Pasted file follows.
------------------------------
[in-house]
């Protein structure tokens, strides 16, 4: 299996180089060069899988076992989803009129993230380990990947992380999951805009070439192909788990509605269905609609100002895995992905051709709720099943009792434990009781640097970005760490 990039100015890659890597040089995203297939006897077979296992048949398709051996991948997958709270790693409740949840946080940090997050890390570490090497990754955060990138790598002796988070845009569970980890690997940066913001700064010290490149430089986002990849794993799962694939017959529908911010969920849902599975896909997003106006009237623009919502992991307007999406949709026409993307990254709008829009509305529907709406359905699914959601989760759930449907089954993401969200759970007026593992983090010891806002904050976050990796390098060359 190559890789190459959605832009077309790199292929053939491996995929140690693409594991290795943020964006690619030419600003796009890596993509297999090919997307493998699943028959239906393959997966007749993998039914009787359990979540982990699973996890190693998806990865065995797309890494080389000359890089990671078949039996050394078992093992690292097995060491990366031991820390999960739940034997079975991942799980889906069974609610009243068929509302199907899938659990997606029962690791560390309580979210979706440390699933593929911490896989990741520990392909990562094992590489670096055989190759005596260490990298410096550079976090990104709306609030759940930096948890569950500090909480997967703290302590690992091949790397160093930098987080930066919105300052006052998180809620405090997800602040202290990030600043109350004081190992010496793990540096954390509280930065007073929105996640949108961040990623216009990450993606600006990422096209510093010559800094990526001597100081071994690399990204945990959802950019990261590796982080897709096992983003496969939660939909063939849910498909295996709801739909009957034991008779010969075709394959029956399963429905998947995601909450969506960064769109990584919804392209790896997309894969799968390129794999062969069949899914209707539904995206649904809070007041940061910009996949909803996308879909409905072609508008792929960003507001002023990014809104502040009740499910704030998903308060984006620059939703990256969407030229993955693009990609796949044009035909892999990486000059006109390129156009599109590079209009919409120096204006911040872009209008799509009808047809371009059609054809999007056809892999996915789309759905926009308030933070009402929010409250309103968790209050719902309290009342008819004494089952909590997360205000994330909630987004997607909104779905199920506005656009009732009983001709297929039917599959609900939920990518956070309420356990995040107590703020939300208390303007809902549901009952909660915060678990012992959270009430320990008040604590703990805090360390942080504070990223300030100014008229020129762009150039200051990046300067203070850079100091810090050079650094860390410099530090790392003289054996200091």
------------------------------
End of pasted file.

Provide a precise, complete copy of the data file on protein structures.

[in-house]
């Protein structure tokens, strides 16, 4: 299996180089060069899988076992989803009129993230380990990947992380999951805009070439192909788990509605269905609609100002895995992905051709709720099943009792434990009781640097970005760490 990039100015890659890597040089995203297939006897077979296992048949398709051996991948997958709270790693409740949840946080940090997050890390570490090497990754955060990138790598002796988070845009569970980890690997940066913001700064010290490149430089986002990849794993799962694939017959529908911010969920849902599975896909997003106006009237623009919502992991307007999406949709026409993307990254709008829009509305529907709406359905699914959601989760759930449907089954993401969200759970007026593992983090010891806002904050976050990796390098060359 190559890789190459959605832009077309790199292929053939491996995929140690693409594991290795943020964006690619030419600003796009890596993509297999090919997307493998699943028959239906393959997966007749993998039914009787359990979540982990699973996890190693998806990865065995797309890494080389000359890089990671078949039996050394078992093992690292097995060491990366031991820390999960739940034997079975991942799980889906069974609610009243068929509302199907899938659990997606029962690791560390309580979210979706440390699933593929911490896989990741520990392909990562094992590489670096055989190759005596260490990298410096550079976090990104709306609030759940930096948890569950500090909480997967703290302590690992091949790397160093930098987080930066919105300052006052998180809620405090997800602040202290990030600043109350004081190992010496793990540096954390509280930065007073929105996640949108961040990623216009990450993606600006990422096209510093010559800094990526001597100081071994690399990204945990959802950019990261590796982080897709096992983003496969939660939909063939849910498909295996709801739909009957034991008779010969075709394959029956399963429905998947995601909450969506960064769109990584919804392209790896997309894969799968390129794999062969069949899914209707539904995206649904809070007041940061910009996949909803996308879909409905072609508008792929960003507001002023990014809104502040009740499910704030998903308060984006620059939703990256969407030229993955693009990609796949044009035909892999990486000059006109390129156009599109590079209009919409120096204006911040872009209008799509009808047809371009059609054809999007056809892999996915789309759905926009308030933070009402929010409250309103968790209050719902309290009342008819004494089952909590997360205000994330909630987004997607909104779905199920506005656009009732009983001709297929039917599959609900939920990518956070309420356990995040107590703020939300208390303007809902549901009952909660915060678990012992959270009430320990008040604590703990805090360390942080504070990223300030100014008229020129762009150039200051990046300067203070850079100091810090050079650094860390410099530090790392003289054996200091």